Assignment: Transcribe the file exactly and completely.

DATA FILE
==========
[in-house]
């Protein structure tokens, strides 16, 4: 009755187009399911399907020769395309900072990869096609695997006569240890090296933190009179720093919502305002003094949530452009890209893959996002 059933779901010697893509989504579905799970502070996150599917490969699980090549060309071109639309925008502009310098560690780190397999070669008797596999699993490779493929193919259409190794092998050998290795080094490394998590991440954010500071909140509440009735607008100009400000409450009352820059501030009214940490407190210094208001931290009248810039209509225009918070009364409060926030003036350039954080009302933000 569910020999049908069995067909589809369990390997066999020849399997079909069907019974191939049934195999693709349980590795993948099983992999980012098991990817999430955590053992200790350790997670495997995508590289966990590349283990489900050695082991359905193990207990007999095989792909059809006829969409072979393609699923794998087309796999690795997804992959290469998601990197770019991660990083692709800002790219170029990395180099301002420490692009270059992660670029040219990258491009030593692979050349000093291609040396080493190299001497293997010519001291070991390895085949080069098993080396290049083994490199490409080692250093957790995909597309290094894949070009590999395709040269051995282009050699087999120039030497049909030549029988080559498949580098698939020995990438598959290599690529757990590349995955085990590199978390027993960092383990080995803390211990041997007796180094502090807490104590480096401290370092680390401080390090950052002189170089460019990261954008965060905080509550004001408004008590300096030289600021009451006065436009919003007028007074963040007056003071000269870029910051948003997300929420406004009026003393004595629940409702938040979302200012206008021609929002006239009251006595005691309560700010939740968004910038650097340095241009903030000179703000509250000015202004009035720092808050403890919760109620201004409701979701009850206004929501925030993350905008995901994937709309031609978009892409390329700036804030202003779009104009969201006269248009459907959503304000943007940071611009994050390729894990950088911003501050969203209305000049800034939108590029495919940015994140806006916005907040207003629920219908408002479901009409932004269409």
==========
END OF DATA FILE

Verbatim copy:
[in-house]
């Protein structure tokens, strides 16, 4: 009755187009399911399907020769395309900072990869096609695997006569240890090296933190009179720093919502305002003094949530452009890209893959996002 059933779901010697893509989504579905799970502070996150599917490969699980090549060309071109639309925008502009310098560690780190397999070669008797596999699993490779493929193919259409190794092998050998290795080094490394998590991440954010500071909140509440009735607008100009400000409450009352820059501030009214940490407190210094208001931290009248810039209509225009918070009364409060926030003036350039954080009302933000 569910020999049908069995067909589809369990390997066999020849399997079909069907019974191939049934195999693709349980590795993948099983992999980012098991990817999430955590053992200790350790997670495997995508590289966990590349283990489900050695082991359905193990207990007999095989792909059809006829969409072979393609699923794998087309796999690795997804992959290469998601990197770019991660990083692709800002790219170029990395180099301002420490692009270059992660670029040219990258491009030593692979050349000093291609040396080493190299001497293997010519001291070991390895085949080069098993080396290049083994490199490409080692250093957790995909597309290094894949070009590999395709040269051995282009050699087999120039030497049909030549029988080559498949580098698939020995990438598959290599690529757990590349995955085990590199978390027993960092383990080995803390211990041997007796180094502090807490104590480096401290370092680390401080390090950052002189170089460019990261954008965060905080509550004001408004008590300096030289600021009451006065436009919003007028007074963040007056003071000269870029910051948003997300929420406004009026003393004595629940409702938040979302200012206008021609929002006239009251006595005691309560700010939740968004910038650097340095241009903030000179703000509250000015202004009035720092808050403890919760109620201004409701979701009850206004929501925030993350905008995901994937709309031609978009892409390329700036804030202003779009104009969201006269248009459907959503304000943007940071611009994050390729894990950088911003501050969203209305000049800034939108590029495919940015994140806006916005907040207003629920219908408002479901009409932004269409």